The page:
John Patrick MOLLOY

MOLLOY, The Hon. John Patrick, M.D.V., V.S.

Personal Data

Provencher (Manitoba)
Birth Date
March 13, 1873
Deceased Date
March 16, 1948
farmer, veterinary surgeon

Parliamentary Career

October 26, 1908 - July 29, 1911
  Provencher (Manitoba)
September 21, 1911 - October 6, 1917
  Provencher (Manitoba)
December 17, 1917 - October 4, 1921
  Provencher (Manitoba)
October 6, 1925 - October 4, 1921
  Provencher (Manitoba)

Most Recent Speeches (Page 2 of 35)

April 27, 1921


Relative to the general grain inquiry shortly to be undertaken by Judge Hyndman and Messrs. Staples, Haslam and Goldie:

1. Has R. A. Bonnar, K.C., of Winnipeg, been engaged as counsel for the commission? If so, what is his remuneration?

2. What remuneration will be paid each of

the commissioners? .

3. Has a secretary of the commission been appointed? If so, who is the appointee and what remuneration will he receive?

4. Has the Government made any estimate of what this commission will cost the country? If so, what is the estimate?

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April 27, 1921

1. Is it true that 1.5001 Blood Indian cattle died of starvation during the winter of 1919-20 ?

If not, what was the exact number of losses?

2. How many Blood1 Indian cattle were counted and recorded at the spring round-up of 1919', including the spring calves?

3. How many surviving cattle were recorded at the spring round-up and counting of 1920, excluding the spring calves?

4. How many Blood Indian work horses were reported to the department as having died of starvation during the winter of 1919-20?

5. How many Indian horses, other than work horses, were reported to have died from the same cause during the said period?

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April 21, 1921

1. (a) Did the Indian Department in 1919 sell some of the Blood Indian cattle to save them from starvation? (b) If so, how many, to whom were they sold and (c) at what price per pound? "

2. (a) What was the total price received for said cattle, (b) where were they delivered, (c) w>ho paid the freight from the Blood Reserve, and (d) how many, if any, died on the road?

3. After gathering the cattle for that shipment and sale, how long were they held and fed before being shipped?

4. How many hundred loads of hay were fed to the said cattle, and from what supply was the hay taken ?

5. How much did the net receipts from the sale of these cattle exceed the replacement value of the hay fed to them while awaiting orders to ship?

Hon. Mr. .TOLMIE:

1. (a) Yes, 591; (b) Gordon, Ironside & Fares, 590; 1 sold at Cardston; (c) 50 at 5 cents per lb., f.o.b., Moose Jaw; 534 at 51 cents per lb., f.o.b., Moose Jaw; 6 cripples for $37.58; 1 sold for $50.

2. (a) $20,643.56 net; (b) 432 delivered Gordon, Ironside & Fares, Moose Jaw; 157 delivered Gordon Ironside & Fares, Rush Lake, 1 sold at Cardston; (c) Gordon Ironside & Fares; (d) 5 died on the road.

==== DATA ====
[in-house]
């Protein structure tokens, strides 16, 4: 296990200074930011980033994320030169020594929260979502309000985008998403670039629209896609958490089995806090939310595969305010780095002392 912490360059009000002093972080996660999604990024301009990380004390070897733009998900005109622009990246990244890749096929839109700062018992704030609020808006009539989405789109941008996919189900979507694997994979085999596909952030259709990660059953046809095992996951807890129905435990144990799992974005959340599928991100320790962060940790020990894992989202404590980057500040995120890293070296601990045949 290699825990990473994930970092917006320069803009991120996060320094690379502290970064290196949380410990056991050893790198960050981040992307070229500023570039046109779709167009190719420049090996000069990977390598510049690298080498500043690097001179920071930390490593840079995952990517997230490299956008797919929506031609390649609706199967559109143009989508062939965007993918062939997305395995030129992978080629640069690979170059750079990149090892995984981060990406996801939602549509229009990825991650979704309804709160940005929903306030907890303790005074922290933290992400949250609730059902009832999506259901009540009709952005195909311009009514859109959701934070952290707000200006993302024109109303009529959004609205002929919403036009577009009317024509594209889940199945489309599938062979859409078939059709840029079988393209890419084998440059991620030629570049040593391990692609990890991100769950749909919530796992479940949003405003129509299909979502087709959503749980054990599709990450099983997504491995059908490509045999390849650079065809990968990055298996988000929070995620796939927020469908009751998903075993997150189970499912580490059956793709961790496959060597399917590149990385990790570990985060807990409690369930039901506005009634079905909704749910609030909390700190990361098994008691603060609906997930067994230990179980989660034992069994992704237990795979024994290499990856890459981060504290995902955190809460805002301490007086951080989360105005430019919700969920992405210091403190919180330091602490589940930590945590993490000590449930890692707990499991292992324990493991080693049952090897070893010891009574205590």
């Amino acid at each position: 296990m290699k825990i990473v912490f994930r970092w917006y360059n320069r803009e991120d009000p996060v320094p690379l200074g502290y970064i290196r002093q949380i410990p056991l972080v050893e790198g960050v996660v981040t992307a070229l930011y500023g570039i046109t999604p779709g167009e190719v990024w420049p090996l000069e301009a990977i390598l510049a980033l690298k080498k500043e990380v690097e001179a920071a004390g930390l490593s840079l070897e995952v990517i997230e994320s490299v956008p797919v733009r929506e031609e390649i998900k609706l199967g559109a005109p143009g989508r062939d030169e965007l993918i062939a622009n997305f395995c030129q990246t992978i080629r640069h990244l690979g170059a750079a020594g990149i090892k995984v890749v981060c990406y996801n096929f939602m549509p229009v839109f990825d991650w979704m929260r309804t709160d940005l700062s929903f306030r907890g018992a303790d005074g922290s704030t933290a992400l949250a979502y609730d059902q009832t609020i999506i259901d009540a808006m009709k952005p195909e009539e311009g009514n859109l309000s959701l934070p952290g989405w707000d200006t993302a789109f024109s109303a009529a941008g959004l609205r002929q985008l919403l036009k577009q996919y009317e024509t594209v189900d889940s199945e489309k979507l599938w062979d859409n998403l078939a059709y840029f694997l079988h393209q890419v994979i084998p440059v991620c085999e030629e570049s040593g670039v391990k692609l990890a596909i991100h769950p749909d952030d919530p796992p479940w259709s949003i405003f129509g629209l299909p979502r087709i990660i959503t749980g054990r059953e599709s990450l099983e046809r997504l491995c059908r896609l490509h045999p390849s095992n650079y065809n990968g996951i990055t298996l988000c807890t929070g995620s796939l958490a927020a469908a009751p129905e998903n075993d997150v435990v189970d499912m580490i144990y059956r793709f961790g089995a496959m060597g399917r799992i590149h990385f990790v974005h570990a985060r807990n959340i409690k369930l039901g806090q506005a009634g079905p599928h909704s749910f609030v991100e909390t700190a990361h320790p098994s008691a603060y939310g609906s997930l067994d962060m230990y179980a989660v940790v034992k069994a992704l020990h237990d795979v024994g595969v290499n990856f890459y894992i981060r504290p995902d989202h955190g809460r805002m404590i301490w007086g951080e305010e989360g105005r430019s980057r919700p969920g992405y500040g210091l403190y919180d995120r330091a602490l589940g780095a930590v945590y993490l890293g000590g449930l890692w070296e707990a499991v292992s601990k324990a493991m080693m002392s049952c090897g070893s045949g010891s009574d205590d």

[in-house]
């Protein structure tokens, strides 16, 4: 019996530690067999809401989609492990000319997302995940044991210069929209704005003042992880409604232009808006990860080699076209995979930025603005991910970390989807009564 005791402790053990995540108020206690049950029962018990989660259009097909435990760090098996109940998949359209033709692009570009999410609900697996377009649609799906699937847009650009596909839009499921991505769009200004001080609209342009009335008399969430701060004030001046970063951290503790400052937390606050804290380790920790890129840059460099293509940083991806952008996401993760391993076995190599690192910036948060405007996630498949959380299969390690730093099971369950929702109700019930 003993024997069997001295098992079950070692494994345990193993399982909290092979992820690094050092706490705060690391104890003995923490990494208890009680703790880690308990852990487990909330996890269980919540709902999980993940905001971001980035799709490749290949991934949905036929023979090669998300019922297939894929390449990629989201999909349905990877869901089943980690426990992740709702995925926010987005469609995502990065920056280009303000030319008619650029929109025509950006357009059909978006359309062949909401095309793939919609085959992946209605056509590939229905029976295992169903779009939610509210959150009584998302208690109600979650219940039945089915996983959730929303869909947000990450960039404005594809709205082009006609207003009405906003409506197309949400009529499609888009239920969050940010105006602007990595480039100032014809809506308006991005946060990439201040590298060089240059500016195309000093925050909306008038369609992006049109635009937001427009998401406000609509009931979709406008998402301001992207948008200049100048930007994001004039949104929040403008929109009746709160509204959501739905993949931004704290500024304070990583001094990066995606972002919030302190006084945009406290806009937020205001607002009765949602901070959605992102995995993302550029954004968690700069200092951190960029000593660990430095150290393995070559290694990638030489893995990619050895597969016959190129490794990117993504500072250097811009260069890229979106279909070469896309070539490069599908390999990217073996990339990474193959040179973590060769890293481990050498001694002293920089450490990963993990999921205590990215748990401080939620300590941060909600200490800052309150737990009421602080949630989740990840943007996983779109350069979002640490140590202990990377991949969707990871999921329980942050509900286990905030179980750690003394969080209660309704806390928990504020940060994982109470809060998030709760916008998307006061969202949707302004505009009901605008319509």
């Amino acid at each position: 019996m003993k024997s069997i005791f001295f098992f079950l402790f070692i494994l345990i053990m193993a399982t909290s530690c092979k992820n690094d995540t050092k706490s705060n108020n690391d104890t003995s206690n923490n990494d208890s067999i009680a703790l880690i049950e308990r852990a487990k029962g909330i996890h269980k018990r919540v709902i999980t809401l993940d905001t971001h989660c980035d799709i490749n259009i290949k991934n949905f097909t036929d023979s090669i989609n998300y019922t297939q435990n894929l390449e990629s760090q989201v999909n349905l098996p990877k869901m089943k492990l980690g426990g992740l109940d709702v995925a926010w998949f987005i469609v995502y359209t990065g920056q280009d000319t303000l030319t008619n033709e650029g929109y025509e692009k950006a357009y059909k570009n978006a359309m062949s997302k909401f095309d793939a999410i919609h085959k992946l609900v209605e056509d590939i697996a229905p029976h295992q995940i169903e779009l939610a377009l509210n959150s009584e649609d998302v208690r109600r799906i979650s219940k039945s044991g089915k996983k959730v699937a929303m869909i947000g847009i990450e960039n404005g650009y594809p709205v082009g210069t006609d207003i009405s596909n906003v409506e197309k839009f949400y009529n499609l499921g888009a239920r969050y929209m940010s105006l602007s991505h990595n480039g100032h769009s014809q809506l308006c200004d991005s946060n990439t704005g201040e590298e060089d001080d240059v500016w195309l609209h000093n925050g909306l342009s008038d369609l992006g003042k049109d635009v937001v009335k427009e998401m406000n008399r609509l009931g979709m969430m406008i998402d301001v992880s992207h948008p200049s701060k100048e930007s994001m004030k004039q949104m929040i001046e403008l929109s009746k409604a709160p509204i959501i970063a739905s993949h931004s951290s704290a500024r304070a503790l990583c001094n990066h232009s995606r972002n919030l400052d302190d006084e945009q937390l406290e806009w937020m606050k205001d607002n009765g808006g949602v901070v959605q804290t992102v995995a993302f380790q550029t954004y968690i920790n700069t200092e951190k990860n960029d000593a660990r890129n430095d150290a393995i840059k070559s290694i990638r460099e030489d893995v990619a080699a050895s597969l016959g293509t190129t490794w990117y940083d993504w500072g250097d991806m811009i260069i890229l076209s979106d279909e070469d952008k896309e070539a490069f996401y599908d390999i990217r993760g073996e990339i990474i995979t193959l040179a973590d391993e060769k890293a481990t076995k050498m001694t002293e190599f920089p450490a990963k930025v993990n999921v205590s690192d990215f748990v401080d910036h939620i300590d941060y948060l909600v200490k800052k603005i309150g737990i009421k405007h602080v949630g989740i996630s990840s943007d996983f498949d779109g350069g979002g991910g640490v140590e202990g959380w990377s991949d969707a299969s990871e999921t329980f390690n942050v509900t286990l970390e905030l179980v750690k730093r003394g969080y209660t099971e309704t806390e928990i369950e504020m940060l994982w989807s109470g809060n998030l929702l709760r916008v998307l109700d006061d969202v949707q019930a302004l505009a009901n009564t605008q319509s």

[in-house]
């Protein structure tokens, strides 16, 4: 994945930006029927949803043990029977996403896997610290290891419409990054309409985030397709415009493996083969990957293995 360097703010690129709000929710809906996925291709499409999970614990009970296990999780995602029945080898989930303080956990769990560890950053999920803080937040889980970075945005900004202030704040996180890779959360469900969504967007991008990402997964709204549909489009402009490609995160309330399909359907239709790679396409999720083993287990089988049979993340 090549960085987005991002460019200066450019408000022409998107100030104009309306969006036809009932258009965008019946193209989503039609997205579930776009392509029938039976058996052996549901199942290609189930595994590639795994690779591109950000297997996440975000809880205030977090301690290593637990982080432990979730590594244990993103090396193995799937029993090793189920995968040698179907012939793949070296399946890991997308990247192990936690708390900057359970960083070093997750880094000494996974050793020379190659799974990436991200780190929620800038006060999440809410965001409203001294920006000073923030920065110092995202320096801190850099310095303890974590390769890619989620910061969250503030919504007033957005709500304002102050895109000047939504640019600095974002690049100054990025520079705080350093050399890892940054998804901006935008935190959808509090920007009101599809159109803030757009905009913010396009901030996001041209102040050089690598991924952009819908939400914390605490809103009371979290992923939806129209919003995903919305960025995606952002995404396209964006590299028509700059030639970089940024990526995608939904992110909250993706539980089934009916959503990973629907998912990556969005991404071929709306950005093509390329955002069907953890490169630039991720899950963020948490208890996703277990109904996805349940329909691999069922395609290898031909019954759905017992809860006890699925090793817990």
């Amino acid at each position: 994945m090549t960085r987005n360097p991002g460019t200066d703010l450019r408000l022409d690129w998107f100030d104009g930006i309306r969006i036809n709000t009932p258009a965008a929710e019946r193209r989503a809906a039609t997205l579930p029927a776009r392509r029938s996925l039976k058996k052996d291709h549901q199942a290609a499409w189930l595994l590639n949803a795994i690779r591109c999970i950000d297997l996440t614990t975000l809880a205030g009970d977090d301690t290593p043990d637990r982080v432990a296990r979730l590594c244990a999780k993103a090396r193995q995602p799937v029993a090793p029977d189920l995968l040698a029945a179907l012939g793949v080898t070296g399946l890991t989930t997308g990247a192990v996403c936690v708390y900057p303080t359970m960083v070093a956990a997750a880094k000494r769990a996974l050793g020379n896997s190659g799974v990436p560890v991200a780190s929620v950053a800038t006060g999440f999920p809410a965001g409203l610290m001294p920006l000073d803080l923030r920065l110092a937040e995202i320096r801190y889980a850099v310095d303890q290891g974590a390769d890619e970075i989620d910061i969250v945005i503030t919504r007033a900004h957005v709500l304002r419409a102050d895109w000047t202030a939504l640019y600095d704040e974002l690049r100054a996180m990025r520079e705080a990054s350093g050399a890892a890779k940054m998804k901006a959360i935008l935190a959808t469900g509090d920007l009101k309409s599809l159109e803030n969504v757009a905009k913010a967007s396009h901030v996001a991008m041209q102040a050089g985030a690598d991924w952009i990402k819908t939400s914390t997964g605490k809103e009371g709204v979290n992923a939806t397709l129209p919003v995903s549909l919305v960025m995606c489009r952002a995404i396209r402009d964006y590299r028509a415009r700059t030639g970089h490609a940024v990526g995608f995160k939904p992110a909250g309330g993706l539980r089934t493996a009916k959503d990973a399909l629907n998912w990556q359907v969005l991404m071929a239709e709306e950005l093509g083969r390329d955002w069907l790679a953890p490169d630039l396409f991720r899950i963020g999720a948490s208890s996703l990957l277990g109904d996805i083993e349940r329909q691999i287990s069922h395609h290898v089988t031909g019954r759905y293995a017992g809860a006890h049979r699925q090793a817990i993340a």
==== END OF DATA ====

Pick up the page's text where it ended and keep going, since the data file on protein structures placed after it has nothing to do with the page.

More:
3. Started to round up at reserve November 24, but not all rounded up until first week in December. Held on average two weeks. Shipped December 15. Arrived at destination December 18.

4. About 100 tons. Supply from haj bought by Indian Department fron Indians on Reserve at cost of $8 to $10 pe) ton.

5. $18,643.56.

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April 14, 1921

1. Did the estimate of 25,000 sheep, given in the Annual Report of the Indian Department for 1918, page 12, as being placed on the Blood Reserve by Greater Production lessees, turn out to be the correct number? If not, how many were there in 1918?

2. How many sheep were grazed on the Blood Reserve by Greater Production lessees in 1919?

3. Did the cattle-owning Blood Indians protest to the department or to any of its officers in the Spring of 1918 against the presence of the sheep on. their cattle grazing range?

4. If so, what action was taken by the Government to meet their objections?

5. Does the Government know how much hay was cut on the Blood Reserve by Greater Production lessees in 1918 and 1919? If so, what was the total for each year?

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April 12, 1921

1. Did the Government of Canada in the year 1883 make and conclude a treaty with the Blood Indians in which it was provided that there should be reserved for the use of the said Blood Indians forever that tract of land in Southern Alberta known as the Blood Reserve ?

2. How many cattle belonging to the Blood Indians and to the Indian Department were on the Blood Reserve during the fiscal year 191718, according to the reports of the Indian Agent?

3. How many Blood Indian horses were on the reserve at that time, according to the same authority?

4. Were there in the said year approximately 10,000 head of white ranchers' cattle grazing

on the Blood Reserve with the consent of the Indians and under a formal grazing concession (or a renewal thereof) granted by the Indians themselves some fifteen years before, with the approval of the department and continuously utilized during that period?

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